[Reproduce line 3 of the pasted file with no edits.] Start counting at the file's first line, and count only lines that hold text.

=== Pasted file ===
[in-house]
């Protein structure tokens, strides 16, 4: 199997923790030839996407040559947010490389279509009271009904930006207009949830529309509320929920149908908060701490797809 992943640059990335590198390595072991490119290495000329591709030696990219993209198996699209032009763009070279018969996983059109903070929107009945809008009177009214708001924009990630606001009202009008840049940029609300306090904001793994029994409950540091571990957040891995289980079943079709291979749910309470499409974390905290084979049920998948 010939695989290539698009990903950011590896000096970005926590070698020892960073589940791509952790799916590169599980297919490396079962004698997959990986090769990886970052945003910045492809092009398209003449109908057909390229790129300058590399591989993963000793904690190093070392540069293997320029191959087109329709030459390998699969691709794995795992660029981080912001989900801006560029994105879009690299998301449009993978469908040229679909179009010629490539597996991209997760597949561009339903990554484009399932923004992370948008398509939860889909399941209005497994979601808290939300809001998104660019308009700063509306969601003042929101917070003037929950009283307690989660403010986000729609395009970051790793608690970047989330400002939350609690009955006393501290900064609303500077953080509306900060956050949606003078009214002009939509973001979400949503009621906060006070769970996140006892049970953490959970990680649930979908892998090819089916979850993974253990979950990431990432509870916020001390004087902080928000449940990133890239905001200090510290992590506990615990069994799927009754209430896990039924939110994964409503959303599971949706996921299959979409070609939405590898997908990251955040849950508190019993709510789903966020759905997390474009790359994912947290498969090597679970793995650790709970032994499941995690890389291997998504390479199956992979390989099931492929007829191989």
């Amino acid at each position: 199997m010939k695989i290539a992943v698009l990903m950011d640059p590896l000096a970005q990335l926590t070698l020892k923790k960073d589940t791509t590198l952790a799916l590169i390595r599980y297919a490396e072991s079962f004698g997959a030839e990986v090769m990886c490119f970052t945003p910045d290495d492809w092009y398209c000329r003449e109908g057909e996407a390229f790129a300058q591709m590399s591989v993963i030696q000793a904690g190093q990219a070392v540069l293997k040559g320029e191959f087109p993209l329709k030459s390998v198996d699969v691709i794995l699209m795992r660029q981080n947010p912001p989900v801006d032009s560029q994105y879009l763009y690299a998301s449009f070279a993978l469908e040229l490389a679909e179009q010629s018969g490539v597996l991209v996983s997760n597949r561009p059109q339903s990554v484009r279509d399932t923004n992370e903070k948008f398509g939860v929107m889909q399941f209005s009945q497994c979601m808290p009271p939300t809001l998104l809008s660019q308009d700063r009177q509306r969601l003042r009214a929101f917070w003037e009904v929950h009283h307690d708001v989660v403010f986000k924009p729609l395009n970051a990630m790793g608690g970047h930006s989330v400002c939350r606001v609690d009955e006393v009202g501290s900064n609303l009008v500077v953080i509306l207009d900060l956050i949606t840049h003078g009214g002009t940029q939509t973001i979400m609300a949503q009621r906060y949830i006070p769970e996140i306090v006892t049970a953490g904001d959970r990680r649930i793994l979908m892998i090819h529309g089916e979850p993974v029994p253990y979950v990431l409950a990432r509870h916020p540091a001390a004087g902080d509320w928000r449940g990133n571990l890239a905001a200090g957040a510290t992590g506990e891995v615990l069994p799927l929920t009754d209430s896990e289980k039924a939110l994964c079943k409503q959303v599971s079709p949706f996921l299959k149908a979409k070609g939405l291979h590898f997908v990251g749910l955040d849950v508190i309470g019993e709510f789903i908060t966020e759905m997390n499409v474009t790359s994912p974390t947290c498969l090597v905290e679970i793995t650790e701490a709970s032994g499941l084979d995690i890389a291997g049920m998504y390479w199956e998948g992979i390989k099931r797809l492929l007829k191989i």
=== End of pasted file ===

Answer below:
């Amino acid at each position: 199997m010939k695989i290539a992943v698009l990903m950011d640059p590896l000096a970005q990335l926590t070698l020892k923790k960073d589940t791509t590198l952790a799916l590169i390595r599980y297919a490396e072991s079962f004698g997959a030839e990986v090769m990886c490119f970052t945003p910045d290495d492809w092009y398209c000329r003449e109908g057909e996407a390229f790129a300058q591709m590399s591989v993963i030696q000793a904690g190093q990219a070392v540069l293997k040559g320029e191959f087109p993209l329709k030459s390998v198996d699969v691709i794995l699209m795992r660029q981080n947010p912001p989900v801006d032009s560029q994105y879009l763009y690299a998301s449009f070279a993978l469908e040229l490389a679909e179009q010629s018969g490539v597996l991209v996983s997760n597949r561009p059109q339903s990554v484009r279509d399932t923004n992370e903070k948008f398509g939860v929107m889909q399941f209005s009945q497994c979601m808290p009271p939300t809001l998104l809008s660019q308009d700063r009177q509306r969601l003042r009214a929101f917070w003037e009904v929950h009283h307690d708001v989660v403010f986000k924009p729609l395009n970051a990630m790793g608690g970047h930006s989330v400002c939350r606001v609690d009955e006393v009202g501290s900064n609303l009008v500077v953080i509306l207009d900060l956050i949606t840049h003078g009214g002009t940029q939509t973001i979400m609300a949503q009621r906060y949830i006070p769970e996140i306090v006892t049970a953490g904001d959970r990680r649930i793994l979908m892998i090819h529309g089916e979850p993974v029994p253990y979950v990431l409950a990432r509870h916020p540091a001390a004087g902080d509320w928000r449940g990133n571990l890239a905001a200090g957040a510290t992590g506990e891995v615990l069994p799927l929920t009754d209430s896990e289980k039924a939110l994964c079943k409503q959303v599971s079709p949706f996921l299959k149908a979409k070609g939405l291979h590898f997908v990251g749910l955040d849950v508190i309470g019993e709510f789903i908060t966020e759905m997390n499409v474009t790359s994912p974390t947290c498969l090597v905290e679970i793995t650790e701490a709970s032994g499941l084979d995690i890389a291997g049920m998504y390479w199956e998948g992979i390989k099931r797809l492929l007829k191989i």